From sterically crowded molecular machines to luminescent tetracenes: symmetry breaking in organic and organometallic chemistry
Dr. Michael McGlinchey
School of Chemistry & Chemical Biology
University College Dublin
Friday, October 17, 2014
C2-361 (Reading Room)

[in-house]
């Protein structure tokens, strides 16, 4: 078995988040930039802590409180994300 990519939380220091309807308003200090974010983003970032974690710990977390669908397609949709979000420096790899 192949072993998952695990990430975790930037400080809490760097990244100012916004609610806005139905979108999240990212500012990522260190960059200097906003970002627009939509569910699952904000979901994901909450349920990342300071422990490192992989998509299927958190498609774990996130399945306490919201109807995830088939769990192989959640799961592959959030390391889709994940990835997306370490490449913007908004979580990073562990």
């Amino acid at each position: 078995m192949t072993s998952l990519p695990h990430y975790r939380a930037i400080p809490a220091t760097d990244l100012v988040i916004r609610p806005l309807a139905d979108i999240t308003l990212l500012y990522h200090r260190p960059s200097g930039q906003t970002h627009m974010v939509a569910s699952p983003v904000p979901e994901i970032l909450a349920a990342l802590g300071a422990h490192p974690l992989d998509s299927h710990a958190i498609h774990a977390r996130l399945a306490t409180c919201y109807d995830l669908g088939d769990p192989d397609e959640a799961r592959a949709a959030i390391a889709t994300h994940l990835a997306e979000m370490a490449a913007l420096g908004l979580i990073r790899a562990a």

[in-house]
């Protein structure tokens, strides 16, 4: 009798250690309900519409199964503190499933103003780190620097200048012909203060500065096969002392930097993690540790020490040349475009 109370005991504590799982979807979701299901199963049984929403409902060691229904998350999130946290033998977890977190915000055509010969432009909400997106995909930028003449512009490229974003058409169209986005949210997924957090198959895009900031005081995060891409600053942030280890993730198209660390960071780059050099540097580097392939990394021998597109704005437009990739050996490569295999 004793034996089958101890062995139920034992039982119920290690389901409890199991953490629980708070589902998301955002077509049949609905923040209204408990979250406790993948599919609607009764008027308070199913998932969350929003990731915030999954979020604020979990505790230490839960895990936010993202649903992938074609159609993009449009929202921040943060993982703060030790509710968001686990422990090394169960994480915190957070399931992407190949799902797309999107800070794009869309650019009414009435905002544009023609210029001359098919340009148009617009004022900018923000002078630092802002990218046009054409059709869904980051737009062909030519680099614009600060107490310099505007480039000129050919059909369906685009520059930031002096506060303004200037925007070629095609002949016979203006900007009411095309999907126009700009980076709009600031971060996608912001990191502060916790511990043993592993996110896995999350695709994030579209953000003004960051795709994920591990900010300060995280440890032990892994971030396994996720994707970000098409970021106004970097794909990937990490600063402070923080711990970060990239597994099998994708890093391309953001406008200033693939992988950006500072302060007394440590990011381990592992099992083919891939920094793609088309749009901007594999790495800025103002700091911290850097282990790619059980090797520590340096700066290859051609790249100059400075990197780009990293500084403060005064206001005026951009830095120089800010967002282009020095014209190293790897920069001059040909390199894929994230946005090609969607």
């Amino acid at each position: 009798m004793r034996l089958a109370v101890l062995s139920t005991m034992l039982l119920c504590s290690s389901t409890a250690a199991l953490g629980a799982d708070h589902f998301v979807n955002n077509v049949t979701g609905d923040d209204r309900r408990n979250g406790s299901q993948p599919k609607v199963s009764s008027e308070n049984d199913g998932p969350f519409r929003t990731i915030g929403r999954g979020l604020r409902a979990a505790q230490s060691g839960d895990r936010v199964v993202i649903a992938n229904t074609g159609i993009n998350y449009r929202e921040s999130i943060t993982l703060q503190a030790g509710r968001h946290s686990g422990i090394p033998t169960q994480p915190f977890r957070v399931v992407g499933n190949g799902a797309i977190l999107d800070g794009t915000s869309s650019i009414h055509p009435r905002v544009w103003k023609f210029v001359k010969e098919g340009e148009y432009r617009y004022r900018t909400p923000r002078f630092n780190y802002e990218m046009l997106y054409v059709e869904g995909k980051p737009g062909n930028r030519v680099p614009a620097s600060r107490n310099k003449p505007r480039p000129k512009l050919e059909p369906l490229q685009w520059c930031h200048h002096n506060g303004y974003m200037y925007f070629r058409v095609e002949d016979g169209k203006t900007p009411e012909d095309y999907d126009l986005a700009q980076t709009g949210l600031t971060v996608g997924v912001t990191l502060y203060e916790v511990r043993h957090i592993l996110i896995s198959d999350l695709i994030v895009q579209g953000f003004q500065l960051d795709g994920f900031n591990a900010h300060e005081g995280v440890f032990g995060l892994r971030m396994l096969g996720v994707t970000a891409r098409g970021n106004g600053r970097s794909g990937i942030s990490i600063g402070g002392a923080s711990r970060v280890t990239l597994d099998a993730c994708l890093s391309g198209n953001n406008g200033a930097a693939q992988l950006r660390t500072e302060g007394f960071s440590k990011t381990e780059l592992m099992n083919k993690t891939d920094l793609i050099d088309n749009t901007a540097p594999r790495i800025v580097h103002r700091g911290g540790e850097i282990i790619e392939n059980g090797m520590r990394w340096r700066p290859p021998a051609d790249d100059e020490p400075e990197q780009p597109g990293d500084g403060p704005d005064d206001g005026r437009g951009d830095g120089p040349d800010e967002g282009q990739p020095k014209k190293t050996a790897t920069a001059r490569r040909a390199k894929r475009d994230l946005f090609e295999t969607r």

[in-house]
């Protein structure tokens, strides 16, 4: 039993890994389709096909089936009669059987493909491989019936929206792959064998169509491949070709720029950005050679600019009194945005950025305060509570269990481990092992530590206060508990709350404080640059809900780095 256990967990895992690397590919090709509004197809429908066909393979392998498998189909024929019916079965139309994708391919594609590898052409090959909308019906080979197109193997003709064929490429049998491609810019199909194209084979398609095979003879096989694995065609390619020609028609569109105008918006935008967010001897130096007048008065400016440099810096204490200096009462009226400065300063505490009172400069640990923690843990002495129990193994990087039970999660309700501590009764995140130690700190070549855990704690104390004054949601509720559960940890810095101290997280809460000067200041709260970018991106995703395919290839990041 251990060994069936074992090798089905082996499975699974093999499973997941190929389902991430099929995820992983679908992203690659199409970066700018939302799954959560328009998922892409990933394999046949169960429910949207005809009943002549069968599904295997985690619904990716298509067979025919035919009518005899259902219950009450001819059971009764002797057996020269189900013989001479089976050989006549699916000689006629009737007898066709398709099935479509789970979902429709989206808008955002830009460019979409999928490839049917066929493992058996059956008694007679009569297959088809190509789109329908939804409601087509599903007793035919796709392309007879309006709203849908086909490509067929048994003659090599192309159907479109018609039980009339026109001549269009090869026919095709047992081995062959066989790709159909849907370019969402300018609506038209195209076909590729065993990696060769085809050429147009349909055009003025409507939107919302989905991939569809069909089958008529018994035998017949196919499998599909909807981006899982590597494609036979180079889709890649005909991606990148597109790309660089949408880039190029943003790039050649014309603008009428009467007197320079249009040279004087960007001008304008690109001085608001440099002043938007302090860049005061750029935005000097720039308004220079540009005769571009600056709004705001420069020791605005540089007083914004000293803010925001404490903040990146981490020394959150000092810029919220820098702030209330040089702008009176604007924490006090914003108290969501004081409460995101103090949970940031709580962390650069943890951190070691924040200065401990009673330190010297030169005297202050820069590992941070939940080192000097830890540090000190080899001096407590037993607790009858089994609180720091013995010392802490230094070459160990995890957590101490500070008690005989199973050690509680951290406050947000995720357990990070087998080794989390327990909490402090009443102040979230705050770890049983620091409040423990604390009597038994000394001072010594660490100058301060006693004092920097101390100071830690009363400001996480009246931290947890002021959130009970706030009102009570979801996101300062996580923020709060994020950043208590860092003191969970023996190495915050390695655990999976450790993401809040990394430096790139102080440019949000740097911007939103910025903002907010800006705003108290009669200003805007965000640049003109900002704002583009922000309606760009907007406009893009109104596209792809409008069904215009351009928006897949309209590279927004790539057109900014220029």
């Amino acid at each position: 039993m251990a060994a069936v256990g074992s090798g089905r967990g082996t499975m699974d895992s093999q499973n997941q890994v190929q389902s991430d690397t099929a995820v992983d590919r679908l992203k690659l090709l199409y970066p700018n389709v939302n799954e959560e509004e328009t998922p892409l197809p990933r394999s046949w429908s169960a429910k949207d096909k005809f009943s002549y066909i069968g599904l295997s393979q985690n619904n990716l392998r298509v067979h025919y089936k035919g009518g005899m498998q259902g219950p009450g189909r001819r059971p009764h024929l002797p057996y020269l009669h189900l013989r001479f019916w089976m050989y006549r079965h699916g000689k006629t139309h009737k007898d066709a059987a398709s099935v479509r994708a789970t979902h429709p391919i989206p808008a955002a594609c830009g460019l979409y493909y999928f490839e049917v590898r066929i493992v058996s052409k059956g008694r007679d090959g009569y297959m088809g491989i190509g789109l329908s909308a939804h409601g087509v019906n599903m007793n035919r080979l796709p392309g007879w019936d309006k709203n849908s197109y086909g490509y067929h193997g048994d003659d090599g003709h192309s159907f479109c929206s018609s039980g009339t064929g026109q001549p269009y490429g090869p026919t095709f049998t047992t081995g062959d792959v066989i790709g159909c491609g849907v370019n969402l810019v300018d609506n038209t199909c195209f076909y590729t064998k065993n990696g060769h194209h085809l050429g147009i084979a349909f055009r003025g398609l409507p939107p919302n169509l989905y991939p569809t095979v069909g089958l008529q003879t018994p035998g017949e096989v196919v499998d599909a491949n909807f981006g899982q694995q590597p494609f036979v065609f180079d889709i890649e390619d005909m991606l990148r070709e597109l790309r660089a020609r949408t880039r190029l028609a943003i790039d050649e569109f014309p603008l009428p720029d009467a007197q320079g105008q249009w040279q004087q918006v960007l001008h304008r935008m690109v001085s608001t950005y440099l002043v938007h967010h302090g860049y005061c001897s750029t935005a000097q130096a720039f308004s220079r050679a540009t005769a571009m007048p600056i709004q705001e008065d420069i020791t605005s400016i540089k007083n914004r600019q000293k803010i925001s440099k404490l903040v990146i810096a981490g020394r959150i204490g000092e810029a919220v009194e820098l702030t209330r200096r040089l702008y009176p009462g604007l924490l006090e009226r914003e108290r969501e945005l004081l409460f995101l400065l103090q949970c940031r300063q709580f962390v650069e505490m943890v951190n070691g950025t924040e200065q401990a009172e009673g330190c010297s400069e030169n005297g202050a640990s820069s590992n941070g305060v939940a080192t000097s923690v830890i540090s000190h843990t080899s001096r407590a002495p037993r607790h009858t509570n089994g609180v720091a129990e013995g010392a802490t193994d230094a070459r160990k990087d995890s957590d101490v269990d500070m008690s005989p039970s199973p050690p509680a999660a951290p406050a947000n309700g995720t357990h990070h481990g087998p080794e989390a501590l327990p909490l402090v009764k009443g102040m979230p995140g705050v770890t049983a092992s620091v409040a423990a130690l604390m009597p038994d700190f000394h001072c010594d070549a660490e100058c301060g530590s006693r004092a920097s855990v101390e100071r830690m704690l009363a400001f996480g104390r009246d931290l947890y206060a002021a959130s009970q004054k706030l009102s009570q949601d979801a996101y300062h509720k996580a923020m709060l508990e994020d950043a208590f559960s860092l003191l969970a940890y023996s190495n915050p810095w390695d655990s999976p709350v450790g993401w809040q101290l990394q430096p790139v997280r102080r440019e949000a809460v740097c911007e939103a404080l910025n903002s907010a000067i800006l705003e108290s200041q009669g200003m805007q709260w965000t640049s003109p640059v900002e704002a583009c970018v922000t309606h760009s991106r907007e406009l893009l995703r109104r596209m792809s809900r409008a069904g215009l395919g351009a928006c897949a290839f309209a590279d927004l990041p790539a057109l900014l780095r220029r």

Abstract: Molecular rearrangements in organic or organometallic chemistry are frequently hidden processes whose existence is revealed, and their energetics elucidated, only when the symmetry is broken, often in a subtle way so as to perturb the system very minimally. In the course of our studies of the dynamics of potential molecular gearwheels, such as ferrocenyl-pentanaphthylbenzene, (C6Et6)Cr(CO)3 or [C7Ph7]+, the attempted synthesis of 9-fluorenyl-pentaphenylbenzene led instead to a series of fluorenylidene-allene dimers, and ultimately to tetracenes. This entire 10-step mechanism was elucidated by X-ray crystallography. Subsequently, allenes or alkynes containing silyl or dibenzosuberenylidene moieties yielded novel, unexpected rearrangement products. One of these gave rise to a molecule of formula C60H36 that can be mapped directly onto the fullerene skeleton; another serendipitously provided the first experimental verification of the initial step of the Pauson-Khand process for the formation of cyclopentenones. Propargyl-allenes, formed by dimerization of allenes, react with metal carbonyls or with silver nitrate leading to novel polycyclic systems. Finally, we describe how the combination of a haptotropic shift of a metal carbonyl moiety and a molecular paddlewheel was used to provide the first successful demonstration of an organometallic molecular brake.